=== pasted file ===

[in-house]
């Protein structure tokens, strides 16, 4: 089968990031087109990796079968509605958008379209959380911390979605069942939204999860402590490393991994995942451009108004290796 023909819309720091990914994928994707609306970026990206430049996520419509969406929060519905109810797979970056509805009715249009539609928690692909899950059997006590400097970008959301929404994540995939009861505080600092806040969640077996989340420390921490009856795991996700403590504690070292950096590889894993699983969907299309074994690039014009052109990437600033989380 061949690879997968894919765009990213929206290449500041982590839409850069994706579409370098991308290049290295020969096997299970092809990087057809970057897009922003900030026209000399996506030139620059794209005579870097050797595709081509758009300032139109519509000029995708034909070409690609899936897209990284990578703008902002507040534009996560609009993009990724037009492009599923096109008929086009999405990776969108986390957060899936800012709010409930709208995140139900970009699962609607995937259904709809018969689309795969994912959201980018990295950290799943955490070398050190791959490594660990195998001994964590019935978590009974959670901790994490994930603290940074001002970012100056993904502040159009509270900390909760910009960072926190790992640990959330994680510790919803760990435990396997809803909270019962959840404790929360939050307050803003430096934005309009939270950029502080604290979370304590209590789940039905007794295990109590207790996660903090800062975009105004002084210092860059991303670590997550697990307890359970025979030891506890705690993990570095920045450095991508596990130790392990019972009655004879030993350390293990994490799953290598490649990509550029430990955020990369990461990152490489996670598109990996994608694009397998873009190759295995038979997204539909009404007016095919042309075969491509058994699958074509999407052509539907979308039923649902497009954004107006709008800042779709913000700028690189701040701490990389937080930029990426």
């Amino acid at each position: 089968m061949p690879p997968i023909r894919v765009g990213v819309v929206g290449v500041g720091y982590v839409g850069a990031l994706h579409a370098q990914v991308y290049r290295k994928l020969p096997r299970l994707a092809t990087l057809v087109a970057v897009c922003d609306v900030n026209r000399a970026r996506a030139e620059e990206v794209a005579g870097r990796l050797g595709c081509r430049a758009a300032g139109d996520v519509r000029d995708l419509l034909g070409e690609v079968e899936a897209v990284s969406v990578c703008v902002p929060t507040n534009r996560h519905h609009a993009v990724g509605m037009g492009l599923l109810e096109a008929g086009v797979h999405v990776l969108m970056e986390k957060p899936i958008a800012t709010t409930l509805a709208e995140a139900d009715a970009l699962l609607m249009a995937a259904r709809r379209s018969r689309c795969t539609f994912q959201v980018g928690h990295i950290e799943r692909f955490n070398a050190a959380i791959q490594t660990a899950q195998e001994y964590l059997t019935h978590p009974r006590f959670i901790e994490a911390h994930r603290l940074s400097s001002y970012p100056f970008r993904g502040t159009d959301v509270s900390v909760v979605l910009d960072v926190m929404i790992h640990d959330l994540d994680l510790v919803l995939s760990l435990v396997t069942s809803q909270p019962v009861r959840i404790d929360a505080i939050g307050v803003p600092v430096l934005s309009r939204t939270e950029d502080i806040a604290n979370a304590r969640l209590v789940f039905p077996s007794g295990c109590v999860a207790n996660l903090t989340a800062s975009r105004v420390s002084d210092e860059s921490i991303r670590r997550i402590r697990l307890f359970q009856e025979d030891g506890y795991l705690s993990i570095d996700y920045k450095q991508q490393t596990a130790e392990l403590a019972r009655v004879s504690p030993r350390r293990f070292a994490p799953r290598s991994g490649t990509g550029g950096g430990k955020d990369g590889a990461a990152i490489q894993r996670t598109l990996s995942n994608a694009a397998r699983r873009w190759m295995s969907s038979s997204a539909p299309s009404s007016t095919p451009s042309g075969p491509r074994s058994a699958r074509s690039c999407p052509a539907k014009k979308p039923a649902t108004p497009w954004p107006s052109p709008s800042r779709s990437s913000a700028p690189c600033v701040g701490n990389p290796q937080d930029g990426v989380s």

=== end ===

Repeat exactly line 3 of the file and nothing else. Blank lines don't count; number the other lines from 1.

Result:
């Amino acid at each position: 089968m061949p690879p997968i023909r894919v765009g990213v819309v929206g290449v500041g720091y982590v839409g850069a990031l994706h579409a370098q990914v991308y290049r290295k994928l020969p096997r299970l994707a092809t990087l057809v087109a970057v897009c922003d609306v900030n026209r000399a970026r996506a030139e620059e990206v794209a005579g870097r990796l050797g595709c081509r430049a758009a300032g139109d996520v519509r000029d995708l419509l034909g070409e690609v079968e899936a897209v990284s969406v990578c703008v902002p929060t507040n534009r996560h519905h609009a993009v990724g509605m037009g492009l599923l109810e096109a008929g086009v797979h999405v990776l969108m970056e986390k957060p899936i958008a800012t709010t409930l509805a709208e995140a139900d009715a970009l699962l609607m249009a995937a259904r709809r379209s018969r689309c795969t539609f994912q959201v980018g928690h990295i950290e799943r692909f955490n070398a050190a959380i791959q490594t660990a899950q195998e001994y964590l059997t019935h978590p009974r006590f959670i901790e994490a911390h994930r603290l940074s400097s001002y970012p100056f970008r993904g502040t159009d959301v509270s900390v909760v979605l910009d960072v926190m929404i790992h640990d959330l994540d994680l510790v919803l995939s760990l435990v396997t069942s809803q909270p019962v009861r959840i404790d929360a505080i939050g307050v803003p600092v430096l934005s309009r939204t939270e950029d502080i806040a604290n979370a304590r969640l209590v789940f039905p077996s007794g295990c109590v999860a207790n996660l903090t989340a800062s975009r105004v420390s002084d210092e860059s921490i991303r670590r997550i402590r697990l307890f359970q009856e025979d030891g506890y795991l705690s993990i570095d996700y920045k450095q991508q490393t596990a130790e392990l403590a019972r009655v004879s504690p030993r350390r293990f070292a994490p799953r290598s991994g490649t990509g550029g950096g430990k955020d990369g590889a990461a990152i490489q894993r996670t598109l990996s995942n994608a694009a397998r699983r873009w190759m295995s969907s038979s997204a539909p299309s009404s007016t095919p451009s042309g075969p491509r074994s058994a699958r074509s690039c999407p052509a539907k014009k979308p039923a649902t108004p497009w954004p107006s052109p709008s800042r779709s990437s913000a700028p690189c600033v701040g701490n990389p290796q937080d930029g990426v989380s």